Ten arthritic masseuses, nine lame sports psychologists, eight anorexic nutritionists, seven indolent motivators, six hypertensive cardiologists, five sprightly ex-weightlifters, four eloquent World Championship wrestlers, three foul-mouthed spiritual advisors, two philanthropic financial advisors, oh…. and a morose Scandinavian elocutionist to help me respond in unaccented Finnish when I receive my gold medal.   (because the partridge will be remaining in it’s Aussie pear tree due to quarantine restrictions.)

Because Mrs GOF has refused to be treated like common baggage being humped all over the farm for the next 300 days, the Institute of Sport in it’s infinite wisdom has provided me with a substitute training partner.

Angie.

I will miss Mrs GOF’s limpet-like attachment to me during training, with thighs strangleholding my neck, (please refer to following video for clarification) knee-spurs urging me forever onwards by biting deeply into my ears, arms vicelikely gripping my waist, and breasts flocculating around my shoulder blades in search of support which they rarely seem to find.

It will not be the same with Angie.

The life of an elite athlete involves much inconvenience, pain and suffering.

I will be doing it for Australia.

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Angie

GOF’s Charity Department

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At great expense The Bucket is now being published for your convenience in the marvellous newly-patented green, blue and black Tripartita Format.

1.  AUDIO UP HERE FOR THE VISUALLY IMPAIRED  ˄˄˄

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2. Extract of key words in the middle here for busy readers who can’t spend more than ten seconds in The Bucket, but would neverthless like to get the jist of it ;

“G’day, private lottery beautiful Megan God take me 59,999 times nine hours stuffed. The end.”

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3.  Unabridged text down here for the hearing impaired, and for those visionaries who could arguably be making better use of their time.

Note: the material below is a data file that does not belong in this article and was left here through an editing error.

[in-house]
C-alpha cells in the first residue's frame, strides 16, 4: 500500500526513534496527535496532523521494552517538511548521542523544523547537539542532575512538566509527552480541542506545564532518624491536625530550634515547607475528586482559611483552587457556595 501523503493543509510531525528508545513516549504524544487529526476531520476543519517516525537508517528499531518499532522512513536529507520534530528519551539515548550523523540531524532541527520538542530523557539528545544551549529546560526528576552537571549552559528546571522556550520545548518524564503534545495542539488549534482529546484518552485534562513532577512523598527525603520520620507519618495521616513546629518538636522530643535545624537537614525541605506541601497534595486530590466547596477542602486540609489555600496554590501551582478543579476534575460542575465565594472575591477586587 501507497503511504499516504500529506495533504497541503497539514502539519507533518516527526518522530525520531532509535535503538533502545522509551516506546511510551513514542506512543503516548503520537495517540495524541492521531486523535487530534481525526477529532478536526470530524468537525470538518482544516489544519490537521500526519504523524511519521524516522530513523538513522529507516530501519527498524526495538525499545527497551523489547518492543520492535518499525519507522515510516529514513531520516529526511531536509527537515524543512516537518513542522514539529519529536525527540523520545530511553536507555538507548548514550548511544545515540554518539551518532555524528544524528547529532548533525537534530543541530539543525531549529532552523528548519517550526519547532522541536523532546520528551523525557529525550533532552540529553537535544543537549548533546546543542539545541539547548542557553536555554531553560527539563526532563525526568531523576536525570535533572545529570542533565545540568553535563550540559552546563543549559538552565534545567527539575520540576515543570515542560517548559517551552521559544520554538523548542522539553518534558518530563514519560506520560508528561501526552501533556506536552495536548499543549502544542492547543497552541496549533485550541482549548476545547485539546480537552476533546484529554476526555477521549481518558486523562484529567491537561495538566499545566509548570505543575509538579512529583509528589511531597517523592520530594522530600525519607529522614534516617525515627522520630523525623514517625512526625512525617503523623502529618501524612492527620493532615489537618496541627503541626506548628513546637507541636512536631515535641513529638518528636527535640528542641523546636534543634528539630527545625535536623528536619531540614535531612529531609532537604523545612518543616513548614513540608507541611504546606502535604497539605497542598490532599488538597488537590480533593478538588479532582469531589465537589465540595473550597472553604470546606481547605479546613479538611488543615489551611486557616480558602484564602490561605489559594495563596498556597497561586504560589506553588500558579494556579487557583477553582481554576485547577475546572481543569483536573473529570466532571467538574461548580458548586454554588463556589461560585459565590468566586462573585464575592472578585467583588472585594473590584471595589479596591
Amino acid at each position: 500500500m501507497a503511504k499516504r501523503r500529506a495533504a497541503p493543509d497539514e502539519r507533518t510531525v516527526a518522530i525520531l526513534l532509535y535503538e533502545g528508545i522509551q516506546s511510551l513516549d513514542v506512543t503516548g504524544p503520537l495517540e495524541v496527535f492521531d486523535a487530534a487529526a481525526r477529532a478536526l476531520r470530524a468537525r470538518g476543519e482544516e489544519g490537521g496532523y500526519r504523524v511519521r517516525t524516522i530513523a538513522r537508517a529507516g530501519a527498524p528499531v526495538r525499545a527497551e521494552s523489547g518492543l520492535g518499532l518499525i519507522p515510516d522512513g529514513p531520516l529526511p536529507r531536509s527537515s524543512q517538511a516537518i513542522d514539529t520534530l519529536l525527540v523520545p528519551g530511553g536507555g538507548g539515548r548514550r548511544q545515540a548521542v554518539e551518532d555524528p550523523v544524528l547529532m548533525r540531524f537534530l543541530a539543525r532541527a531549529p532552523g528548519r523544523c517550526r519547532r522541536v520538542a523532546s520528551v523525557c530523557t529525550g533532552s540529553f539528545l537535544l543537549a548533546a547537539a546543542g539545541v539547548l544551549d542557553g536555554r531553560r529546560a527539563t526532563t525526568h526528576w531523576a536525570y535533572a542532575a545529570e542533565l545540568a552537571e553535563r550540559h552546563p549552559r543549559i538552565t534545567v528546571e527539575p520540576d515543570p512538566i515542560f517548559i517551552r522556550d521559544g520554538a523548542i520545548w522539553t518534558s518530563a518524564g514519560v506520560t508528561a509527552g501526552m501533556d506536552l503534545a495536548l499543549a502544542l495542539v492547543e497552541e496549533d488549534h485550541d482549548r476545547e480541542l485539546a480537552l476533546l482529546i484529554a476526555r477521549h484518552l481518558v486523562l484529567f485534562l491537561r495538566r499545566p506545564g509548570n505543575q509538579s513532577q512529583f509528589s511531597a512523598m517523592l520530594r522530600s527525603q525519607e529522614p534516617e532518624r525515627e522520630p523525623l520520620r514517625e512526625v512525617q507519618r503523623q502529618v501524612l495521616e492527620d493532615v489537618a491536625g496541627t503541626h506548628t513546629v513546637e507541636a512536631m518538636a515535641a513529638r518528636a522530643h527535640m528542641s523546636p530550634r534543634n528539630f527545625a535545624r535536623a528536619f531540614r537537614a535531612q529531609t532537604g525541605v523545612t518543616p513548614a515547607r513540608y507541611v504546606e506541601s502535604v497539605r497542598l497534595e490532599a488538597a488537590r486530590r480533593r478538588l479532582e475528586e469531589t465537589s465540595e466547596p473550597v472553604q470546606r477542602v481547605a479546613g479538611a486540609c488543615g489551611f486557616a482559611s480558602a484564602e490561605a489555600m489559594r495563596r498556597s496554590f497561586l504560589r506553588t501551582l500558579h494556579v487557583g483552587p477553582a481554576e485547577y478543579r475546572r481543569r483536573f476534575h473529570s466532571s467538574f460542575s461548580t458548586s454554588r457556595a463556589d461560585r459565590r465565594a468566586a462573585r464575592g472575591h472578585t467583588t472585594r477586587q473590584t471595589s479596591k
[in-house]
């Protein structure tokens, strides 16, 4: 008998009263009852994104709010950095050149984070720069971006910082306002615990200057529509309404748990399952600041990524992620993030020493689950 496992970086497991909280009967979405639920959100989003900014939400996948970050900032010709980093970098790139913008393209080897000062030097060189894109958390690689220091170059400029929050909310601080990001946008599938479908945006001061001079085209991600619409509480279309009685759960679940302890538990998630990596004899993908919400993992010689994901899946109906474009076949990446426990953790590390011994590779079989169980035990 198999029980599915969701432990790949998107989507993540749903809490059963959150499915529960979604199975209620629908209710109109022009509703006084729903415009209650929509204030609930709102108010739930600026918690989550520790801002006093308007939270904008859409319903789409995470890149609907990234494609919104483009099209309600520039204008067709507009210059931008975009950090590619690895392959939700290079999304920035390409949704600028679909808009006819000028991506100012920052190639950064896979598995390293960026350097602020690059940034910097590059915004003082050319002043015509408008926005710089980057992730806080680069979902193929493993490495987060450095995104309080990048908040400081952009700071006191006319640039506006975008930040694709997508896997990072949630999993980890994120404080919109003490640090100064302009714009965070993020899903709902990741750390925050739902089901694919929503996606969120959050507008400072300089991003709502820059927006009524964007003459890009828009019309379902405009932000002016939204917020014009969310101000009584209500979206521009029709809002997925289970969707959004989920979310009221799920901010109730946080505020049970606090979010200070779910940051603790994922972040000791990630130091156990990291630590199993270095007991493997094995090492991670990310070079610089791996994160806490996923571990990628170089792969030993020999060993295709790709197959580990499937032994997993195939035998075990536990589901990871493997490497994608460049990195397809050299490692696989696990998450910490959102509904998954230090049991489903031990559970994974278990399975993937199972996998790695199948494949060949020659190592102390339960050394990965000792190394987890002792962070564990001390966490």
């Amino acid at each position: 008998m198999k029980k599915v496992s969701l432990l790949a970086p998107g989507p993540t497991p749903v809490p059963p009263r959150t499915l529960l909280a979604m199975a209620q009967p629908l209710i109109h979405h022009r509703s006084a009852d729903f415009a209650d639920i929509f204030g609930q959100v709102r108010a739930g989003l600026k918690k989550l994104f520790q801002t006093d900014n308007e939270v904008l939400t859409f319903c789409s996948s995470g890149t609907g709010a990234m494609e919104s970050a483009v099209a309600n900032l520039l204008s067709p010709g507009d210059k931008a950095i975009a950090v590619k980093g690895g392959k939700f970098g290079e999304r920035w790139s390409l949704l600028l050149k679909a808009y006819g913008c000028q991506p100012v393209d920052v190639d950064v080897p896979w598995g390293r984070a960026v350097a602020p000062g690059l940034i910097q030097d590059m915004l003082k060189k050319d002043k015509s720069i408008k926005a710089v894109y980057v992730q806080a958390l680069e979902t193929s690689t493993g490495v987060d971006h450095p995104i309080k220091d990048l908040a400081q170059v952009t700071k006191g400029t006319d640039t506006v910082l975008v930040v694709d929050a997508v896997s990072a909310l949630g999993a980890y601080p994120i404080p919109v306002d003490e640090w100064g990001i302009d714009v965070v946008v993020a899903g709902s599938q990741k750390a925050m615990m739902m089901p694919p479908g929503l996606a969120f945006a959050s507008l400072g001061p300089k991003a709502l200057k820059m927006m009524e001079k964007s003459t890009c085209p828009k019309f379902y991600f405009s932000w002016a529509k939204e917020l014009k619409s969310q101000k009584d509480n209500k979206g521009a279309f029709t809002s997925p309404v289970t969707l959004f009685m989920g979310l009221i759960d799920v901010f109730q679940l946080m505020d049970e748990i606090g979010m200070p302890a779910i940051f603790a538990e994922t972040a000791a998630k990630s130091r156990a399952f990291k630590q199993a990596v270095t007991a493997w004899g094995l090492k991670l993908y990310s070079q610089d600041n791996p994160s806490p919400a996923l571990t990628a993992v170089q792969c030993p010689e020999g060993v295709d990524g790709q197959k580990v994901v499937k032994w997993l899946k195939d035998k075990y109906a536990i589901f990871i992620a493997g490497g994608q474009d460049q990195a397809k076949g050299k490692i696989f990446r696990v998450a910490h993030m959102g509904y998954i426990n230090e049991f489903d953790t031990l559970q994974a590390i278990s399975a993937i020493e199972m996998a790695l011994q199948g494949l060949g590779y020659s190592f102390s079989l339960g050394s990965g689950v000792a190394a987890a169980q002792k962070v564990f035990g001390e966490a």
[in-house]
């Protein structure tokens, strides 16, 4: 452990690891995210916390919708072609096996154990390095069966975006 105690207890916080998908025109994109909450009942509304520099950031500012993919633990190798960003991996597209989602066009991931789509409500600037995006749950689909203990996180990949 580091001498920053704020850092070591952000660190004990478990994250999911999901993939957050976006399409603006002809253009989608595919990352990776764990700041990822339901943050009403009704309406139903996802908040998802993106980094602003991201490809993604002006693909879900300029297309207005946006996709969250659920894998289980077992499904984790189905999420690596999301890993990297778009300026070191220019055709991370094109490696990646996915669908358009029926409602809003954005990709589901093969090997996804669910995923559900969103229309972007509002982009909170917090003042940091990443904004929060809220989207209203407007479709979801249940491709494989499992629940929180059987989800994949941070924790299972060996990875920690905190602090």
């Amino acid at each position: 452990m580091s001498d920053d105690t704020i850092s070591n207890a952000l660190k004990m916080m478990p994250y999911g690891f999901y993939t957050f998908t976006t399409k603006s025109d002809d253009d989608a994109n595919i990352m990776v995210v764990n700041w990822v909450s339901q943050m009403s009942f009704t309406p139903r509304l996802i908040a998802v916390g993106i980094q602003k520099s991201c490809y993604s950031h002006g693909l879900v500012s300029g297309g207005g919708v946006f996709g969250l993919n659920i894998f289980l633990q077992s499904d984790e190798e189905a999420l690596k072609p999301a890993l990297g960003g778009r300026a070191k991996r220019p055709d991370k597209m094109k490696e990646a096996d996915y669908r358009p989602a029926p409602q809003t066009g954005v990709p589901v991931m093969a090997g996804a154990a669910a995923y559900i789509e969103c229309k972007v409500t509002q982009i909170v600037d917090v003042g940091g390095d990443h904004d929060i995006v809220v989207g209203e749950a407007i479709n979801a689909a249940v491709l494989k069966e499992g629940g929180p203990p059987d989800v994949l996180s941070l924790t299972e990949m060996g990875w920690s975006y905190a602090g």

G’day. You have reached GOF’s private residence.
If you are one of my highly intelligent, beautiful and/or handsome readers of The Bucket please press “1”.

If you are the representative of a lottery organisation wishing to deposit funds into my bank account, please press “2”.

If you are Megan McCormick and you would like to take me along with you on your next Pilot Guides expedition to the Carnival in Rio de Janeiro please press “3”.

If you are a charity begging for money please press “4”

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You have now reached GOF’s charity processing department.

As staggeringly ridiculous as it might seem, there are apparently 60,000 registered charitable organisations in Australia.

If, like you, the other 59,999 chose to interrupt me once each month by ringing my private telephone, my life would be in total shambles.

Please don’t hang up before I present all the arithmetical data in support of this hypothesis. It took me a very long time to compile.

60,000 charities divided by 30 days in the month equals 2000 phone calls every day. Multiplied by 1 minute each, this would require 33 hours of my time.
Therein lies my dilemma given that God rations me to 24 hours in most of my days. This leaves me with a deficiency of around about 9 hours and quite frankly I’m stuffed if I know where I could find that number of additional hours even if I was on really good terms with God herself.

Accordingly it would seem like a reasonable and simple solution if you were to just bugger off and stop ringing my telephone in the first place. This would serve two purposes.  Firstly it would please me to a degree rarely seen in grumpy old bastards, and secondly it would allow me to distribute my charitable endowments as I see fit.

Thank you for understanding.

To return to the main menu please press “1”

The end.

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The day I lost my flow

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‘Twas early in my ed
Ucation days at school
That Miss said “GOF you write
Poems so beautiful”
I sat upon my gift egg
And nurtured it with love
Then gave the lucky world
My prosodic dove.

Literati dubbed me
Poet Laureate of Oz.
Dined and duly feted
Like the verse star that I was.
Migrated then to Hobart,
The natives there to teach.
That’s where it all went wrong
Upon a windswept beach.

The albatross was flying
Too low with too much speed.
Mistook me for a haddock
In haste to find a feed.
A mermaid nursed me back
To glowing Goffly health.
But lost the gift of poetry.
My major source of wealth.

The words just wouldn’t rhyme.
Lost metricality.
Inspirational light
Snuffed out, oh woe is Eddie the eagle.
I totally lost control
Of rhythmic form and then
I would write long lines like this with words going on forever before I’d
Drag ’em back here again.

So then I decided sonnets I’d write.
One fourteen line classic done every night.
I’d ramble ’bout rainbows, clouds and nice things
Like koala bears and bird’s downy wings.
But then my mind was filled with distraction.
Memories of a youthful attraction.
‘Twas somewhere around nineteen sixty nine.
Knew her, not biblically, puppy love sublime.
Dressed in pink mohair I admired her much
From a distance. I looked, never to touch.
So now as I dream of times from my past.
Memory snapshots of life gone so fast.
And all of the failures, many there’s been.
You wouldn’t believe the shit that I’ve seen.
Like this frigging sonnet with lines fifteen.